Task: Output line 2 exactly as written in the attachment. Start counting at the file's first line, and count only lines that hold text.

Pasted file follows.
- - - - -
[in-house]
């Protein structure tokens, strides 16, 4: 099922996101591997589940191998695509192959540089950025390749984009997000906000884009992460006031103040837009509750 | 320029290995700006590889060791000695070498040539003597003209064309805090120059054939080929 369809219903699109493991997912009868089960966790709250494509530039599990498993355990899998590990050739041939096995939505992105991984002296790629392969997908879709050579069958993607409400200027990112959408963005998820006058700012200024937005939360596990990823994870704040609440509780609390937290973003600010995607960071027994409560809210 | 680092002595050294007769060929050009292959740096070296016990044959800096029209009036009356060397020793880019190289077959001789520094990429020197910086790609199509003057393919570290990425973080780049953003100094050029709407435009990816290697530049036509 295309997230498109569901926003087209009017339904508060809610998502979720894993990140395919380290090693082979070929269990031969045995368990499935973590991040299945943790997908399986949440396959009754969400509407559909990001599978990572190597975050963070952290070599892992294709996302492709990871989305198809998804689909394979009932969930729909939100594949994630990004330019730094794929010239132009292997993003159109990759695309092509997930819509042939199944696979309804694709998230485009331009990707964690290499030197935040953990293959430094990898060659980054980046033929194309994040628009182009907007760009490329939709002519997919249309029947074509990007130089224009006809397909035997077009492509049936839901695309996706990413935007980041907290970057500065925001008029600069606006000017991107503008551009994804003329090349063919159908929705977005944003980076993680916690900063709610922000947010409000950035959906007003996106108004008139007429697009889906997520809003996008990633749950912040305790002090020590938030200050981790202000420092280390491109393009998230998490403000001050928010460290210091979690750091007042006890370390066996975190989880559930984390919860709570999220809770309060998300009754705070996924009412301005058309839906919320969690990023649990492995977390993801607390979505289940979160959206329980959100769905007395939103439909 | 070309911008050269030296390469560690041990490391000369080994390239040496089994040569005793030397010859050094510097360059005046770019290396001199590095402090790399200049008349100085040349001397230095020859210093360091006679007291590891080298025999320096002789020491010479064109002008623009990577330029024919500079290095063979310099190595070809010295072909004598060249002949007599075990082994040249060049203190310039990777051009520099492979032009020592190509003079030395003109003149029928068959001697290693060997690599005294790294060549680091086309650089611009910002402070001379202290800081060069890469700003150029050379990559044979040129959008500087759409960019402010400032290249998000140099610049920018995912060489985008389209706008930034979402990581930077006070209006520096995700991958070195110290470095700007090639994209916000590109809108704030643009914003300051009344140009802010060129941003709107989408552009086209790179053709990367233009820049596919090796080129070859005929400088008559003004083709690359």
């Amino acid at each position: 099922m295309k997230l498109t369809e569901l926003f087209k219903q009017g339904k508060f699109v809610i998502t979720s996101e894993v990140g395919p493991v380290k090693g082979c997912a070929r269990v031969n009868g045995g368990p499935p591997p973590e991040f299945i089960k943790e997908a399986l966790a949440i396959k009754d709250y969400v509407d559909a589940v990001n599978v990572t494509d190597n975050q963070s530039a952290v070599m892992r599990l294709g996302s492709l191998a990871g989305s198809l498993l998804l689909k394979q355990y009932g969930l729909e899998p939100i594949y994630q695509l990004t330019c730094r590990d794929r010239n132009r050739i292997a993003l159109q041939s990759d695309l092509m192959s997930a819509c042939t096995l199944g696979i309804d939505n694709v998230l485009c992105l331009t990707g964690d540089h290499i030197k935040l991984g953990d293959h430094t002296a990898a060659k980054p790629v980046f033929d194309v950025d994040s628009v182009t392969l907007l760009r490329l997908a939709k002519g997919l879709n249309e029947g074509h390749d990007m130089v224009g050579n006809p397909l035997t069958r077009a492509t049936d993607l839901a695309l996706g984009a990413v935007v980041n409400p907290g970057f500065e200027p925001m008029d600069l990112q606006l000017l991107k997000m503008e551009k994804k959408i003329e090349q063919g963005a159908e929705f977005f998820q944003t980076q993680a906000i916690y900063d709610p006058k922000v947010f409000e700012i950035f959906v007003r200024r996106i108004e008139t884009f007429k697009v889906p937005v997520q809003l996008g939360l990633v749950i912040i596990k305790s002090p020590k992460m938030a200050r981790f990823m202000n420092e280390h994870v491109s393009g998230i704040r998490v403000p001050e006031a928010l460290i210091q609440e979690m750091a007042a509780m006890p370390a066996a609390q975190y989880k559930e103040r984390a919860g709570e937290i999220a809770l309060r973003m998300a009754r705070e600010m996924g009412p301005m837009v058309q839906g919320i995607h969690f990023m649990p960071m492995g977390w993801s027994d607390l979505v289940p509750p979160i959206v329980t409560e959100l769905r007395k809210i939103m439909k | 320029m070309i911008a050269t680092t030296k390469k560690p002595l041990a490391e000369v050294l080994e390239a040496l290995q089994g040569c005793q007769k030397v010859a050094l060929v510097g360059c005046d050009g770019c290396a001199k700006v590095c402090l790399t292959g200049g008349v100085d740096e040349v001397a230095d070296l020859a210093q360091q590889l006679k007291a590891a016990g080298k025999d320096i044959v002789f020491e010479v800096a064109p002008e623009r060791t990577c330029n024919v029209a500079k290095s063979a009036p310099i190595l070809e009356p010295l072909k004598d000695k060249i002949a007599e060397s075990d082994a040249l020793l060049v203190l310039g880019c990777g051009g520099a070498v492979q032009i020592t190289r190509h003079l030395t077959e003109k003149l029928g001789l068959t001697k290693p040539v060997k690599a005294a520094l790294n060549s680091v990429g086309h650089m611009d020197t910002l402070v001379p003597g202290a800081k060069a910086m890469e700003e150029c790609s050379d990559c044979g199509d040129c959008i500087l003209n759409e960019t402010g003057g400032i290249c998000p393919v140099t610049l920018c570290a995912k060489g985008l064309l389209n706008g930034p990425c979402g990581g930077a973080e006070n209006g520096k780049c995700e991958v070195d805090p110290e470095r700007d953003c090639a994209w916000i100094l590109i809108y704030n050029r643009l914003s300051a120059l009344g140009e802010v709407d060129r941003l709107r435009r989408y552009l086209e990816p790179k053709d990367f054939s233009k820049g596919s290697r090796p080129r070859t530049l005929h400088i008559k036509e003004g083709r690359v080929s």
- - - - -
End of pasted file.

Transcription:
């Protein structure tokens, strides 16, 4: 099922996101591997589940191998695509192959540089950025390749984009997000906000884009992460006031103040837009509750 | 320029290995700006590889060791000695070498040539003597003209064309805090120059054939080929 369809219903699109493991997912009868089960966790709250494509530039599990498993355990899998590990050739041939096995939505992105991984002296790629392969997908879709050579069958993607409400200027990112959408963005998820006058700012200024937005939360596990990823994870704040609440509780609390937290973003600010995607960071027994409560809210 | 680092002595050294007769060929050009292959740096070296016990044959800096029209009036009356060397020793880019190289077959001789520094990429020197910086790609199509003057393919570290990425973080780049953003100094050029709407435009990816290697530049036509 295309997230498109569901926003087209009017339904508060809610998502979720894993990140395919380290090693082979070929269990031969045995368990499935973590991040299945943790997908399986949440396959009754969400509407559909990001599978990572190597975050963070952290070599892992294709996302492709990871989305198809998804689909394979009932969930729909939100594949994630990004330019730094794929010239132009292997993003159109990759695309092509997930819509042939199944696979309804694709998230485009331009990707964690290499030197935040953990293959430094990898060659980054980046033929194309994040628009182009907007760009490329939709002519997919249309029947074509990007130089224009006809397909035997077009492509049936839901695309996706990413935007980041907290970057500065925001008029600069606006000017991107503008551009994804003329090349063919159908929705977005944003980076993680916690900063709610922000947010409000950035959906007003996106108004008139007429697009889906997520809003996008990633749950912040305790002090020590938030200050981790202000420092280390491109393009998230998490403000001050928010460290210091979690750091007042006890370390066996975190989880559930984390919860709570999220809770309060998300009754705070996924009412301005058309839906919320969690990023649990492995977390993801607390979505289940979160959206329980959100769905007395939103439909 | 070309911008050269030296390469560690041990490391000369080994390239040496089994040569005793030397010859050094510097360059005046770019290396001199590095402090790399200049008349100085040349001397230095020859210093360091006679007291590891080298025999320096002789020491010479064109002008623009990577330029024919500079290095063979310099190595070809010295072909004598060249002949007599075990082994040249060049203190310039990777051009520099492979032009020592190509003079030395003109003149029928068959001697290693060997690599005294790294060549680091086309650089611009910002402070001379202290800081060069890469700003150029050379990559044979040129959008500087759409960019402010400032290249998000140099610049920018995912060489985008389209706008930034979402990581930077006070209006520096995700991958070195110290470095700007090639994209916000590109809108704030643009914003300051009344140009802010060129941003709107989408552009086209790179053709990367233009820049596919090796080129070859005929400088008559003004083709690359």